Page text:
- My Galaxy S7 connecting via Bluetooth began to clash with its Android Auto connection (via USB). Android Auto stopped working. I think it was a Subaru head unit bug. I deleted my phone from the car and reconnected it, which fixed it. Subaru's software is fairly new as it's a significant upgrade from what Subarus used to come with, and I think it may receive some updates.
- Eyesight once decided another car peeling off to my left (in an exit lane) was still in front of me and automatically braked. It wasn't dangerous, but Eyesight was wrong.
- Eyesight warned me about an obstacle ahead when I was going around a shallow left turn. It was seeing a road sign in the centre of the road that was not a danger as the road was turning left, away from it. I was also warned twice that the hill at the end of our street was an obstacle ahead. Fortunately these are just audible warnings, not automatic braking triggers.
- You can really feel the AWD... all four wheels respond when you steer. It's extremely safe, but the feeling freaks me out, having come from a FWD car.
- The rear cargo space is set too high, meaning you don't have as much capacity as a hatch (e.g. the Impreza). With the roomy rear seats laid flat, it's not much different than a hatch in the same configuration.
- Some of the dials and knobs are flimsy, which is at odds with the quality finish around the rest of the cabin. No danger of breaking them yet as far as I can see however.

The Forester has more room and a bigger engine. But the Forester has 6-month service intervals because it's built on Subaru's old platform (chassis). The Crosstrek has 1-year service intervals and is built on the new global platform. Less interruption to your life, hopefully it will hold onto some value.

Here is a review of the XV/Crosstrek that I liked.
« Last Edit: February 16, 2018, 07:37:39 PM by Tale »

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Soulflame
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Reply #812 on: February 17, 2018, 09:58:38 AM

Thanks for the feedback.

Man, now do I wait for the 2019 Foresters, or go for the Crosstrek with smaller cargo capacity.  It's tempting to do the latter, because we're at the point where children are leaving the house.
Sky
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Reply #813 on: February 17, 2018, 10:24:53 AM

I'm about to spend $900 on my FJ. Rear axle seals are leaking, so new bearings on both sides! And the rear main seal is leaking again, but that's just a $90 fix at Toyota. Not bad for 190k
Yeah, not bad at all. I know you move around a lot, so that's impressive. Mine hasn't hit 52k yet  why so serious?

I do wish I knew more about working on vehicles myself, though. I've only ever done minor stuff like consumables or alternator/solenoid stuff.

Tale
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Reply #814 on: February 17, 2018, 04:13:43 PM

Thanks for the feedback.

Man, now do I wait for the 2019 Foresters, or go for the Crosstrek with smaller cargo capacity.  It's tempting to do the latter, because we're at the point where children are leaving the house.

Well done. We're at the opposite end of the story, trying to start a family. From past experience I'd have no worries about life with a small child or maybe two in this vehicle, but I'd be getting something roomier after that stage. Some differing opinions recently in this thread about whether or not the XV/Crosstrek is good for life with kids, though no mention of older kids.

I had another problem with Android Auto and the head unit yesterday. I pulled over and unplugged the phone to look up a street address in email. When I reconnected the phone, both it and the Subaru screen locked up. The Subaru actually rebooted itself - display went black for 30 seconds. Worked fine after that, but it shouldn't happen.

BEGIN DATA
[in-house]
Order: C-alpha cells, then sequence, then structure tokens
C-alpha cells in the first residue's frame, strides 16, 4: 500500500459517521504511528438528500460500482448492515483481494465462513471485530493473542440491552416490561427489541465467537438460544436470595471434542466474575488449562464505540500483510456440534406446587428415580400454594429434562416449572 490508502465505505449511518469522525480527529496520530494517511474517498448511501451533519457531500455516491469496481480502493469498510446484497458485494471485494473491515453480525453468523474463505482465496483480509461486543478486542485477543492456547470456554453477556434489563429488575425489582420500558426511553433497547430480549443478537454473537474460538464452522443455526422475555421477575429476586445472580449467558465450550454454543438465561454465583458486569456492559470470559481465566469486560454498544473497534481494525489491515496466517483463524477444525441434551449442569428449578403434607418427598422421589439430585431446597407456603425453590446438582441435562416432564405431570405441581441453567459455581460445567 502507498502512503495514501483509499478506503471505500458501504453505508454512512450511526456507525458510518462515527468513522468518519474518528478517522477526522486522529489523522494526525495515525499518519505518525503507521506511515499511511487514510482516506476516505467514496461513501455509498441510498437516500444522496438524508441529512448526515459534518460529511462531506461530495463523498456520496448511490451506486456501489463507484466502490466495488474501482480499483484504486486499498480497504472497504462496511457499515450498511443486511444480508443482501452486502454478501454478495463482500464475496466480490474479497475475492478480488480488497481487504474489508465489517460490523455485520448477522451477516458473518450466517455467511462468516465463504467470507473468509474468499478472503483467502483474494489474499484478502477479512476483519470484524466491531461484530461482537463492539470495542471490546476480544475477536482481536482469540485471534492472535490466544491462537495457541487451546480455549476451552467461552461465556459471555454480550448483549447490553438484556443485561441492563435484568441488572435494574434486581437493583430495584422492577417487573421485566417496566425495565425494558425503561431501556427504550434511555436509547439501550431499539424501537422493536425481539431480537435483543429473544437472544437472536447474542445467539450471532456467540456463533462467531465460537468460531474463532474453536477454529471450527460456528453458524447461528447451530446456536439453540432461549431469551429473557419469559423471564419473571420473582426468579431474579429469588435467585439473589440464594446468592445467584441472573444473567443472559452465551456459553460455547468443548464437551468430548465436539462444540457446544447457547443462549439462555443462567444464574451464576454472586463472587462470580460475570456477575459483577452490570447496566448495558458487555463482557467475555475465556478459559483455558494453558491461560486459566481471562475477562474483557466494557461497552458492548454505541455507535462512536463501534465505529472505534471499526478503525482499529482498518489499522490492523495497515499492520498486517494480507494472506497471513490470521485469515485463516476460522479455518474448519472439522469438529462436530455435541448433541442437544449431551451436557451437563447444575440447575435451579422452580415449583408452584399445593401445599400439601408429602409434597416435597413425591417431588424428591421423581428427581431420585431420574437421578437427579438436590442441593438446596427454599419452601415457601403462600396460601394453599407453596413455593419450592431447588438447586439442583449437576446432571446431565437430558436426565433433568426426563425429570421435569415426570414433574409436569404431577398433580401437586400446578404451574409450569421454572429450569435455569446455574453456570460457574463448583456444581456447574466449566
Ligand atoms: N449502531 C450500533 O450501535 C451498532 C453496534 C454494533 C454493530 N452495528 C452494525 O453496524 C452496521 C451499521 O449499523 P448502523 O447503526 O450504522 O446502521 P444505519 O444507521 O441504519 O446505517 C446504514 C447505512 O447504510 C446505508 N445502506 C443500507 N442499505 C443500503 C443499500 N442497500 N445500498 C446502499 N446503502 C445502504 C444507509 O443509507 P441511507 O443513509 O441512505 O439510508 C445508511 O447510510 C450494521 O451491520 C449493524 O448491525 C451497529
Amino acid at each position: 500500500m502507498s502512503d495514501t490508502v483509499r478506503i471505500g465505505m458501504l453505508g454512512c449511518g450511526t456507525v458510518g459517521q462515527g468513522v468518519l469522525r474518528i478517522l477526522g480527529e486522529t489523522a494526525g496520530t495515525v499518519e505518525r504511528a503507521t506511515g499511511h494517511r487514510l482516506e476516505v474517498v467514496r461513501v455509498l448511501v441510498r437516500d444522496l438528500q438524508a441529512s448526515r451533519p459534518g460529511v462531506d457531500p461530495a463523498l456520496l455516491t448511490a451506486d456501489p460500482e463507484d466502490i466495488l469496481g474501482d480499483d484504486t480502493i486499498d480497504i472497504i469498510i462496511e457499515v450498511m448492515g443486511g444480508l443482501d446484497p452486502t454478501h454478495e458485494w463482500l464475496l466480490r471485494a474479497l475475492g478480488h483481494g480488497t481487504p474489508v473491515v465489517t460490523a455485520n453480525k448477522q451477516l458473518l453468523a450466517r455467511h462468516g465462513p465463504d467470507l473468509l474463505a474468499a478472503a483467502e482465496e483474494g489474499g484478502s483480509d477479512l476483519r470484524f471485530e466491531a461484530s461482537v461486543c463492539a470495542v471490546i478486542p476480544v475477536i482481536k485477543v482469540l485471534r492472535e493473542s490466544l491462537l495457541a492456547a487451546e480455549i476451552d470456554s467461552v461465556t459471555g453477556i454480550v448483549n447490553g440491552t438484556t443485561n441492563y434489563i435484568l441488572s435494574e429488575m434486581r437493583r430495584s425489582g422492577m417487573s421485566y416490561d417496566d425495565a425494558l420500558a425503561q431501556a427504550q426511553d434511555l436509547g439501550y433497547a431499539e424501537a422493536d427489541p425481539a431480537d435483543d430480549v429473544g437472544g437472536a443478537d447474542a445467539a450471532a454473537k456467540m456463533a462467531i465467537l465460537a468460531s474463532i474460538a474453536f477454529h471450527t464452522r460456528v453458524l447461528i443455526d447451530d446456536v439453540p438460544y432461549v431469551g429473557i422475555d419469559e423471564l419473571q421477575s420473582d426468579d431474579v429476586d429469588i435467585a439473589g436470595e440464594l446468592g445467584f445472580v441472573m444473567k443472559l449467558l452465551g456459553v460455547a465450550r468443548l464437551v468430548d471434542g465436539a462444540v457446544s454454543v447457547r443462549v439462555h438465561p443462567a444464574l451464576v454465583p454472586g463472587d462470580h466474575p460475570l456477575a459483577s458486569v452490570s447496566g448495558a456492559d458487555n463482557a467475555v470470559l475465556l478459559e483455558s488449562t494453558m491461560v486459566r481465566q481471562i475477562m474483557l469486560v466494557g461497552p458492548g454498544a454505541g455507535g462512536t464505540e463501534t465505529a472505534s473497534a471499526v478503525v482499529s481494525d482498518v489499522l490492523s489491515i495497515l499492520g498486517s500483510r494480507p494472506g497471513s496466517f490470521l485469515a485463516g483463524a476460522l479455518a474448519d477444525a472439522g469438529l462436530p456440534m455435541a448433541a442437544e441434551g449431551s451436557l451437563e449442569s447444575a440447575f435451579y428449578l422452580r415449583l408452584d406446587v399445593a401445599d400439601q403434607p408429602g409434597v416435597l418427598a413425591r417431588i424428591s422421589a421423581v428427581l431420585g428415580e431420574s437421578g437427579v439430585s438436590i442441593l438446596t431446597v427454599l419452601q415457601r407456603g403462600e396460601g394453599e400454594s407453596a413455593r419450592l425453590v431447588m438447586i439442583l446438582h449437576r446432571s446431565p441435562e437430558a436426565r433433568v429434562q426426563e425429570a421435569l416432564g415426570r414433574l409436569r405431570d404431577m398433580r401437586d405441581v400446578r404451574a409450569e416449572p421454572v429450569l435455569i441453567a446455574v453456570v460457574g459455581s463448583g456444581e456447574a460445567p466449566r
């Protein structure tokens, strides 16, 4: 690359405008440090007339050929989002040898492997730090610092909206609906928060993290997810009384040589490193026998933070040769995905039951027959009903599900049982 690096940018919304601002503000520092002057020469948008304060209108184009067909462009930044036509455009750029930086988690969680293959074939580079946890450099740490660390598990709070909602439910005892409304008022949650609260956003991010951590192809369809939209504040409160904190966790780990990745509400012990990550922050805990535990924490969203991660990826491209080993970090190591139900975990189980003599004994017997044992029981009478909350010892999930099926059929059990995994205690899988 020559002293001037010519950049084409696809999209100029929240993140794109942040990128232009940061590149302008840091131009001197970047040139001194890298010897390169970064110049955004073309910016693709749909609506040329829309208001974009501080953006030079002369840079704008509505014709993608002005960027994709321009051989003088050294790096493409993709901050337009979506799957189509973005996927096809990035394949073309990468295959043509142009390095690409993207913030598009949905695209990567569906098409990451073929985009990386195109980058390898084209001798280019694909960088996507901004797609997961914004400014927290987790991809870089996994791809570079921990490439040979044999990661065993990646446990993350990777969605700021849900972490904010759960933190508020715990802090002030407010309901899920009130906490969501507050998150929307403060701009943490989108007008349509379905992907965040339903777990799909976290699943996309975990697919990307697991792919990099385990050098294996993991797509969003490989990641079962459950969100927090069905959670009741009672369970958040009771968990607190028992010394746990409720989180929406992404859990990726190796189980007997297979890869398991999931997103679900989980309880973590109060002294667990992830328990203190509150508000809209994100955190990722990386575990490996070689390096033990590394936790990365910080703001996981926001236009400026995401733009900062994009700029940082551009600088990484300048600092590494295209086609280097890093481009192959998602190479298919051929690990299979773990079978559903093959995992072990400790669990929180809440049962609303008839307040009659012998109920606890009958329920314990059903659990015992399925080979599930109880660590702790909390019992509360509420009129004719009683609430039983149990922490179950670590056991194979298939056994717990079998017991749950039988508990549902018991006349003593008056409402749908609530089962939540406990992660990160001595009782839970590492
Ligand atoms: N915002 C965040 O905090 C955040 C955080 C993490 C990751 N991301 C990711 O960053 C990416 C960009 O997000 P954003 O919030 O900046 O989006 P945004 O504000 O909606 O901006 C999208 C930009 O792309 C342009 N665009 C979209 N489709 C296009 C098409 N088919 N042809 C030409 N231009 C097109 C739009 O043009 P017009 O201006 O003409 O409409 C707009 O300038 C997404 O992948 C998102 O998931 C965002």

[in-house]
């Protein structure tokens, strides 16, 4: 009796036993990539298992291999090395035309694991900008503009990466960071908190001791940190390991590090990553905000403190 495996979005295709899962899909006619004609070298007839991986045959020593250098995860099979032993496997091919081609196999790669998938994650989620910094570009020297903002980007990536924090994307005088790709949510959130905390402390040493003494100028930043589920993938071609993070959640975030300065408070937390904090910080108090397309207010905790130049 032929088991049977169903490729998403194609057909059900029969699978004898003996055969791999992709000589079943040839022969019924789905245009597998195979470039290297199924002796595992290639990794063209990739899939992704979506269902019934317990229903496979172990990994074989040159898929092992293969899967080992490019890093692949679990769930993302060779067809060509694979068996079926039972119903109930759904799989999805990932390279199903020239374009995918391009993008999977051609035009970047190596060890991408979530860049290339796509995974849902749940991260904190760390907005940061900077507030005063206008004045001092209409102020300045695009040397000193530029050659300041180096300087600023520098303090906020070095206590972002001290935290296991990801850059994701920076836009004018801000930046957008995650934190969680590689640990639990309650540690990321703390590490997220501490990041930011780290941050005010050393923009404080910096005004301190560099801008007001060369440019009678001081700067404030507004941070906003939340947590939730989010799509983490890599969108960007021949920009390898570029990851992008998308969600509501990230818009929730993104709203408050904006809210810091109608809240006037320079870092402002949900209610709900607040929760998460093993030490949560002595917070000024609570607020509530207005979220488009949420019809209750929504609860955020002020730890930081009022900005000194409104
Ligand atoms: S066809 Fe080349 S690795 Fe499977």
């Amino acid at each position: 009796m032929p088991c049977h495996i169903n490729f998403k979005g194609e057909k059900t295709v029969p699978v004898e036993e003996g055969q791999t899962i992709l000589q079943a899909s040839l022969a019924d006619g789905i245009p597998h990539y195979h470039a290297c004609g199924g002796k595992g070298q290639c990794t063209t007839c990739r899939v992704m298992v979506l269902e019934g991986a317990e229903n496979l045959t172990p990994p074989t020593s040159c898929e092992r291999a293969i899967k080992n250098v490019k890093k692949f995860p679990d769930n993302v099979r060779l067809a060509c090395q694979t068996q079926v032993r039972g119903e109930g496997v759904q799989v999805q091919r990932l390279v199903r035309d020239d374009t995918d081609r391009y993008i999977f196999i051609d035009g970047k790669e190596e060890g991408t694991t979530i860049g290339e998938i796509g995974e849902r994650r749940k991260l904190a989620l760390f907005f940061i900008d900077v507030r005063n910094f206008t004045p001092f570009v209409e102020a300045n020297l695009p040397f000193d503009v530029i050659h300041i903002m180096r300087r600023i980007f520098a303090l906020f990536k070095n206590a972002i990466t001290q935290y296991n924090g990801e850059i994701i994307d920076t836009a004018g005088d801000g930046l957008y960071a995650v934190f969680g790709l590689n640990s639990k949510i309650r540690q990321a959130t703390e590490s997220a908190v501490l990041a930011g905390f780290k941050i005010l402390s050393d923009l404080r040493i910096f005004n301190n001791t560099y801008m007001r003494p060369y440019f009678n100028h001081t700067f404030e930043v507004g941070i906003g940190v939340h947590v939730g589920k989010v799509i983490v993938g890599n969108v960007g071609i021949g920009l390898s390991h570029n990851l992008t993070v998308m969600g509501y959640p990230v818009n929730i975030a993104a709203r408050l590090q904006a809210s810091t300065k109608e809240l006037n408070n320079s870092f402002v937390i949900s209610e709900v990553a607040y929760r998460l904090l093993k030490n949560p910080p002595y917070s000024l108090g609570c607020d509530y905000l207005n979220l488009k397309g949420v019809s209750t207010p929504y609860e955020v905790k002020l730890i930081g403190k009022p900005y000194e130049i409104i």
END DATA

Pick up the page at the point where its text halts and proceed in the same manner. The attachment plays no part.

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MisterNoisy
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Reply #815 on: February 19, 2018, 09:21:50 PM

it's not much different than a hatch in the same configuration.

This is true of pretty much all crossovers.  They're just hatches/wagons with some black plastic cladding and a lift kit.  I drove an Escape for a couple of days while my ST was in the shop for weird gremlins, and it was just a much slower, way less fun to drive version of my car that Ford charges $5k more for.

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Nebu
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Reply #816 on: February 19, 2018, 10:23:27 PM

Man, now do I wait for the 2019 Foresters, or go for the Crosstrek with smaller cargo capacity.  It's tempting to do the latter, because we're at the point where children are leaving the house.

I test drove the Forester and the Outback and noticed that the Forester is MUCH lighter and less stable in high wind.  I preferred the Outback for stability and think the Crosstrek may be more stable as well.  If you're going to be using this offroad and in places with harsh weather, I'd consider how light the Forrester is in your decision process.

"Always do what is right. It will gratify half of mankind and astound the other."

-  Mark Twain
Tale
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Reply #817 on: February 19, 2018, 11:29:27 PM

it's not much different than a hatch in the same configuration.

This is true of pretty much all crossovers.  They're just hatches/wagons with some black plastic cladding and a lift kit.  I drove an Escape for a couple of days while my ST was in the shop for weird gremlins, and it was just a much slower, way less fun to drive version of my car that Ford charges $5k more for.

My comment was about the cargo space with the seats down, not the vehicle in general. But I generally agree.

However the XV (Crosstrek) still makes sense because all Subarus are AWD and this "Impreza with a lift kit" adds the reasonably capable off-road X-Mode (test video), which the other crossovers like the Escape do not have unless you pay through the nose for a 4WD version. Extra lift makes sense if you're going to use that.

In the other brands, adding lift to a 2WD car is about nothing more than people wanting to look at the road from SUV height.
« Last Edit: February 19, 2018, 11:49:34 PM by Tale »

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Soulflame
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Reply #818 on: February 20, 2018, 12:11:25 PM

It's actually debatable whether we need a Crosstrek over an Impreza.  We're interested in the extra clearance for those days where the damn roads aren't plowed in our neighborhood, but if we can go about 200 feet we'll be on plowed roads.

Of course, that's about 2-3 days a year, every few years.  So, perhaps a bit ridiculous.

On the other hand, I would like to take some trips in the area that would involve near-offroading conditions, so something like a Crosstrek would be ideal for that.